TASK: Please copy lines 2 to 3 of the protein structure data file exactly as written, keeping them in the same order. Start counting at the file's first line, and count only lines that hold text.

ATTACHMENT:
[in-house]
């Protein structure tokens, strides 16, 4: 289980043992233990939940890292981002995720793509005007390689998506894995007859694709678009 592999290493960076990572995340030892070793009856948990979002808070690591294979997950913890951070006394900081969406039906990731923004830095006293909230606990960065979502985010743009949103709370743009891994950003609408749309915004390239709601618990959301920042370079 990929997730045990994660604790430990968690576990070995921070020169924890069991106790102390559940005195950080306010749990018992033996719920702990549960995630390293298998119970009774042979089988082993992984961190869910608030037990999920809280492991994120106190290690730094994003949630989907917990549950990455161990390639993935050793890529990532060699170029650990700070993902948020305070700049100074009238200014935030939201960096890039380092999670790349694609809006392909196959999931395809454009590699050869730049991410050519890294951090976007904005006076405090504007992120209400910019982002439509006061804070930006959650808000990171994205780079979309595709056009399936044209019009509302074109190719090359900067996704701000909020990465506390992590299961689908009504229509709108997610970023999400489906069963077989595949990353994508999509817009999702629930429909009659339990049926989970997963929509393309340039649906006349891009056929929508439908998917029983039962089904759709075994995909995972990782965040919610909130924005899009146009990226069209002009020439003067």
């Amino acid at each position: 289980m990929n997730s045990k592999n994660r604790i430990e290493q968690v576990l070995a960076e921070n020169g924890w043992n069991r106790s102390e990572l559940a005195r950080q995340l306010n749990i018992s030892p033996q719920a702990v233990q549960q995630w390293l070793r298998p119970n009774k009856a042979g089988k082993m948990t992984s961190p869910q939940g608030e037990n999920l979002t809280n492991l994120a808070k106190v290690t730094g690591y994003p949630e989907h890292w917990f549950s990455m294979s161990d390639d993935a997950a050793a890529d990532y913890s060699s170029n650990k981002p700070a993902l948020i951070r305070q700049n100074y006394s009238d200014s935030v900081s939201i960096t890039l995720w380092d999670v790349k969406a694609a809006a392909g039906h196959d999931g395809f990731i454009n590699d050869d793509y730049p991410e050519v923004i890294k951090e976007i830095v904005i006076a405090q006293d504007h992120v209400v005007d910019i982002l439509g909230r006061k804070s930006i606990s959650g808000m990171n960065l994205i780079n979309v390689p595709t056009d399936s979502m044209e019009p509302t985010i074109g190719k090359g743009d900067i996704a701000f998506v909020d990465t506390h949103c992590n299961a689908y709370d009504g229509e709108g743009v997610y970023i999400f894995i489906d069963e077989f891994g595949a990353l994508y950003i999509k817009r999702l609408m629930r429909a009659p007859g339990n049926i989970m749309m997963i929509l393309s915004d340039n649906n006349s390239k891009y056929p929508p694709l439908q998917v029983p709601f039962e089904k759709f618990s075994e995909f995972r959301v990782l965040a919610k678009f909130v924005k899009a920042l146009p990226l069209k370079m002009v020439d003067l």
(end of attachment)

């Protein structure tokens, strides 16, 4: 289980043992233990939940890292981002995720793509005007390689998506894995007859694709678009 592999290493960076990572995340030892070793009856948990979002808070690591294979997950913890951070006394900081969406039906990731923004830095006293909230606990960065979502985010743009949103709370743009891994950003609408749309915004390239709601618990959301920042370079 990929997730045990994660604790430990968690576990070995921070020169924890069991106790102390559940005195950080306010749990018992033996719920702990549960995630390293298998119970009774042979089988082993992984961190869910608030037990999920809280492991994120106190290690730094994003949630989907917990549950990455161990390639993935050793890529990532060699170029650990700070993902948020305070700049100074009238200014935030939201960096890039380092999670790349694609809006392909196959999931395809454009590699050869730049991410050519890294951090976007904005006076405090504007992120209400910019982002439509006061804070930006959650808000990171994205780079979309595709056009399936044209019009509302074109190719090359900067996704701000909020990465506390992590299961689908009504229509709108997610970023999400489906069963077989595949990353994508999509817009999702629930429909009659339990049926989970997963929509393309340039649906006349891009056929929508439908998917029983039962089904759709075994995909995972990782965040919610909130924005899009146009990226069209002009020439003067």
């Amino acid at each position: 289980m990929n997730s045990k592999n994660r604790i430990e290493q968690v576990l070995a960076e921070n020169g924890w043992n069991r106790s102390e990572l559940a005195r950080q995340l306010n749990i018992s030892p033996q719920a702990v233990q549960q995630w390293l070793r298998p119970n009774k009856a042979g089988k082993m948990t992984s961190p869910q939940g608030e037990n999920l979002t809280n492991l994120a808070k106190v290690t730094g690591y994003p949630e989907h890292w917990f549950s990455m294979s161990d390639d993935a997950a050793a890529d990532y913890s060699s170029n650990k981002p700070a993902l948020i951070r305070q700049n100074y006394s009238d200014s935030v900081s939201i960096t890039l995720w380092d999670v790349k969406a694609a809006a392909g039906h196959d999931g395809f990731i454009n590699d050869d793509y730049p991410e050519v923004i890294k951090e976007i830095v904005i006076a405090q006293d504007h992120v209400v005007d910019i982002l439509g909230r006061k804070s930006i606990s959650g808000m990171n960065l994205i780079n979309v390689p595709t056009d399936s979502m044209e019009p509302t985010i074109g190719k090359g743009d900067i996704a701000f998506v909020d990465t506390h949103c992590n299961a689908y709370d009504g229509e709108g743009v997610y970023i999400f894995i489906d069963e077989f891994g595949a990353l994508y950003i999509k817009r999702l609408m629930r429909a009659p007859g339990n049926i989970m749309m997963i929509l393309s915004d340039n649906n006349s390239k891009y056929p929508p694709l439908q998917v029983p709601f039962e089904k759709f618990s075994e995909f995972r959301v990782l965040a919610k678009f909130v924005k899009a920042l146009p990226l069209k370079m002009v020439d003067l």